whs'11 with server 2k8r2 key

Discussion in 'Windows Server' started by Marduuk, Sep 16, 2011.

  1. Marduuk

    Marduuk MDL Novice

    Jun 8, 2010
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    will whs 2011 work with a 2k8r2 key?
     
  2. Marduuk

    Marduuk MDL Novice

    Jun 8, 2010
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    do u get the fqdn with the trial?or is that registered only?
     
  3. Marduuk

    Marduuk MDL Novice

    Jun 8, 2010
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    fqdn

    fully qualified domain name

    like the domain name given with whs 1
     
  4. kahmeal

    kahmeal MDL Novice

    Mar 11, 2010
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    yes, you do
     
  5. bmurphr1

    bmurphr1 MDL Junior Member

    Aug 19, 2009
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    I have heard from multiple sources that it is better to use your own domain or another service like DynDNS versus using a WHS domain simply because if an exploit is ever found where a hacker could gain access to your box within WHS 2011, they would be able to quickly hack into and steal data from thousands and thousands of end users (especially since anybody with the right permissions can log into your server and remotely control all computers on the same network that are configured in Dashboard). I use a slightly more elegant approach with my box, using DD-WRT on my Netgear WNR3500 v2 router and DynDNS. With DD-WRT installed on your router, you can easily configure it to update DynDNS with your current IP just by filling in your domain name, user name, and password. In the future, assuming somebody finds an exploit that affects WHS 2011 boxes, while they could break into any of the home server domain machines they would have to search a significant more of percentage of the internet to find your machine. Your chances of being exploited in that situation are far more unlikely.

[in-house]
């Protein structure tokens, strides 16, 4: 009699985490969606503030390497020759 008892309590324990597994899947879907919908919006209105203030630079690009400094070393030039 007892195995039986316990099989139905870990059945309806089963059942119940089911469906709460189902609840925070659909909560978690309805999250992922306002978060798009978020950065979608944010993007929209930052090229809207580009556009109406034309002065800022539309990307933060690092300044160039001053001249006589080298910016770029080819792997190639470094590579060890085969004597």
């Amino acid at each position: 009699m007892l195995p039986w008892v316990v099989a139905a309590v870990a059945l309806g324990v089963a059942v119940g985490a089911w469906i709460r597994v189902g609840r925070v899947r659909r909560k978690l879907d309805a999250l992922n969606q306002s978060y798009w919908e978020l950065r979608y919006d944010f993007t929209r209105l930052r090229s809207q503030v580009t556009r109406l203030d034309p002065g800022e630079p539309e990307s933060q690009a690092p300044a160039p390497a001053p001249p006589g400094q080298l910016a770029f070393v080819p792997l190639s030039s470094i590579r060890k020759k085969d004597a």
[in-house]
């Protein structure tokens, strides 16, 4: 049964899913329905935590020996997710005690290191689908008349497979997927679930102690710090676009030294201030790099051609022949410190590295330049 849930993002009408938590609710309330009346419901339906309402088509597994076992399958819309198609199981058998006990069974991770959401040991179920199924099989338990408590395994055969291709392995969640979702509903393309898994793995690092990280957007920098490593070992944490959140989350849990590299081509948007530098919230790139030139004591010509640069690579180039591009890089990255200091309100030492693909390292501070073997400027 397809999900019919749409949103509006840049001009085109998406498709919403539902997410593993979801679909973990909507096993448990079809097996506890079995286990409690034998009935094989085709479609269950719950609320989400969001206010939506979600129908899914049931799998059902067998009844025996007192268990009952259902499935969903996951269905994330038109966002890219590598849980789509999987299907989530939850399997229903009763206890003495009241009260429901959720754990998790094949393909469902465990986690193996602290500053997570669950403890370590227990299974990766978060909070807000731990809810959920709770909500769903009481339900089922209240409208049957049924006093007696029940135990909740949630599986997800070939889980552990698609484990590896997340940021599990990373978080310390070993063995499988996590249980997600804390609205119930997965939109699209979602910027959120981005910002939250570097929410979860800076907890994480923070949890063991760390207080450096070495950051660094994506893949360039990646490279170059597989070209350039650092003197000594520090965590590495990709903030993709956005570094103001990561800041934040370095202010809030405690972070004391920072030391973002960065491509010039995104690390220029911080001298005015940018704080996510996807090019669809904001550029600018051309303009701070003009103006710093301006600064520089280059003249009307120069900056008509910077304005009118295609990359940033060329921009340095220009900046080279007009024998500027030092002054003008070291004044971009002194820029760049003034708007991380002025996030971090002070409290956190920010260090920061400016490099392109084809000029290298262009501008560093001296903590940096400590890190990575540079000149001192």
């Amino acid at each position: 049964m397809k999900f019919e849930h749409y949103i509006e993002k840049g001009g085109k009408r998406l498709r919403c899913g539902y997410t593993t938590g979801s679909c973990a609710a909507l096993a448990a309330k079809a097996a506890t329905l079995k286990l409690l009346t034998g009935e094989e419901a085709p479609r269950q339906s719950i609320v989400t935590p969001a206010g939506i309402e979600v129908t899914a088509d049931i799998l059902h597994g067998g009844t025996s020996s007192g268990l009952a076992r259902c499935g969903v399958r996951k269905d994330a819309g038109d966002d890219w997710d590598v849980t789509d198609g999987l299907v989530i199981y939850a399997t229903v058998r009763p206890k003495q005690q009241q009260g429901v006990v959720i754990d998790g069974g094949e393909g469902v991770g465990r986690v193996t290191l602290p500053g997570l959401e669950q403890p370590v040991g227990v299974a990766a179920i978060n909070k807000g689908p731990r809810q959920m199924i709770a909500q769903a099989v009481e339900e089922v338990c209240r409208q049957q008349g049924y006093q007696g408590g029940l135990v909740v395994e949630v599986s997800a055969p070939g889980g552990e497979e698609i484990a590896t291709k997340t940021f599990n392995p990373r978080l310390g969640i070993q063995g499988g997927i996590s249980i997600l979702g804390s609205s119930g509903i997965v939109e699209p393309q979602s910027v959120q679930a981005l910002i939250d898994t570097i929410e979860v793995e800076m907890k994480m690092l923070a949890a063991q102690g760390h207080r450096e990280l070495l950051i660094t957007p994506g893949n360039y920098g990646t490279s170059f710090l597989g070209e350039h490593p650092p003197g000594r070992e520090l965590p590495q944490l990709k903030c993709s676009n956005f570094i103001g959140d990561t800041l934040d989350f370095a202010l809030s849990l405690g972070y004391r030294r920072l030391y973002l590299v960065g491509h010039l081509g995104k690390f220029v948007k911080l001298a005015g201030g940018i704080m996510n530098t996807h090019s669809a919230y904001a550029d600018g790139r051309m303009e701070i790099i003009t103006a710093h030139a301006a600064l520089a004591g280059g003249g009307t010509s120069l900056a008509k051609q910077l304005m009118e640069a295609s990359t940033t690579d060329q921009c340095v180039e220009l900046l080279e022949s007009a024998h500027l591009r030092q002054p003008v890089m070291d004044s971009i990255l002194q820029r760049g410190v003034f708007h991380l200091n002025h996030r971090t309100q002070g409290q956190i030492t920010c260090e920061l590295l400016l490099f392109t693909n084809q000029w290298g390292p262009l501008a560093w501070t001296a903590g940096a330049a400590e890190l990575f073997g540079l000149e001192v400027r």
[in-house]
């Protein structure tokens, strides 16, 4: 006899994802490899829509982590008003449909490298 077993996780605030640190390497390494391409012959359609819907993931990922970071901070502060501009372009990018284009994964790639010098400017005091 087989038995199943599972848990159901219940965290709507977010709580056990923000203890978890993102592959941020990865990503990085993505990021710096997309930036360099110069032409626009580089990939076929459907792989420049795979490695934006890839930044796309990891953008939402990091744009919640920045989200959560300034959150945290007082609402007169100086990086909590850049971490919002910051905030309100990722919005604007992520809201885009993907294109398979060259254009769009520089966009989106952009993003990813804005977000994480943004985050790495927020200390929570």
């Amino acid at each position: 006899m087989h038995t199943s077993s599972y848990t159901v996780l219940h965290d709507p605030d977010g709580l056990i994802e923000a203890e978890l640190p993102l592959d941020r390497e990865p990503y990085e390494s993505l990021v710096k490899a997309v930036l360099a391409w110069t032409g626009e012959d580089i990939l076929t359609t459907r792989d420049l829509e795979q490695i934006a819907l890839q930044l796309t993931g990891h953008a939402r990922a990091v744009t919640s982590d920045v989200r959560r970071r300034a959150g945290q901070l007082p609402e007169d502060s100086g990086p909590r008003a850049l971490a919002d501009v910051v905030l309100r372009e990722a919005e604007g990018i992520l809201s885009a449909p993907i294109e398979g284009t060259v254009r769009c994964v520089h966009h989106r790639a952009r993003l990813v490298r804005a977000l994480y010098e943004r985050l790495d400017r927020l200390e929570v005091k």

6. kahmeal

    kahmeal MDL Novice

    Mar 11, 2010
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    That is very prudent advice which I had not even considered. Removing my domain now :) :worthy:
     
  7. 100

    100 MDL Expert

    May 17, 2011
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    While using another domain may make it more difficult to discover the server from outside it won't help against targeted attacks or attacks initiated from inside the network, e.g. from malware-infected machines.
    Keeping the networked computers up to date in order to patch security issues, using strong passwords and encrypted connections, especially when connecting from untrusted public networks (e.g. using HTTPS, IPSec, or secure tunnels such as SSH, VPN, etc.) is more important.
    Don't ever rely on DNS for providing security.
     
  8. kahmeal

    kahmeal MDL Novice

    Mar 11, 2010
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    I get the feeling that I'm much more likely to be the victim of a widespread exploit than someone "targeting" me specifically. I feel much better taking myself out of the "most obvious" target pool. With that said, everything you mentioned is naturally just good internet practice IMO.